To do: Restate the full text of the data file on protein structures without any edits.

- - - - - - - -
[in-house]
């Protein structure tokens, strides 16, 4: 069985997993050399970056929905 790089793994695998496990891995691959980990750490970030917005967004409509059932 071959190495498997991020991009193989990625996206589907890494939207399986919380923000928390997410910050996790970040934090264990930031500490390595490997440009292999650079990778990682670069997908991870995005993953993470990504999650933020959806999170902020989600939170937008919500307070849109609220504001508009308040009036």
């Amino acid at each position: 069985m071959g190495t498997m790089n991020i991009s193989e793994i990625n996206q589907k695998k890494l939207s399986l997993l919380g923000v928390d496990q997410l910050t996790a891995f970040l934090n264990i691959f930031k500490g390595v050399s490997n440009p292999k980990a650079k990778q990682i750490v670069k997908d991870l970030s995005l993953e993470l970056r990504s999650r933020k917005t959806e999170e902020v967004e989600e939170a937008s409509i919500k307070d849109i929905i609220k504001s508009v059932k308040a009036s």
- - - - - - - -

[in-house]
């Protein structure tokens, strides 16, 4: 069985997993050399970056929905 790089793994695998496990891995691959980990750490970030917005967004409509059932 071959190495498997991020991009193989990625996206589907890494939207399986919380923000928390997410910050996790970040934090264990930031500490390595490997440009292999650079990778990682670069997908991870995005993953993470990504999650933020959806999170902020989600939170937008919500307070849109609220504001508009308040009036």
């Amino acid at each position: 069985m071959g190495t498997m790089n991020i991009s193989e793994i990625n996206q589907k695998k890494l939207s399986l997993l919380g923000v928390d496990q997410l910050t996790a891995f970040l934090n264990i691959f930031k500490g390595v050399s490997n440009p292999k980990a650079k990778q990682i750490v670069k997908d991870l970030s995005l993953e993470l970056r990504s999650r933020k917005t959806e999170e902020v967004e989600e939170a937008s409509i919500k307070d849109i929905i609220k504001s508009v059932k308040a009036s």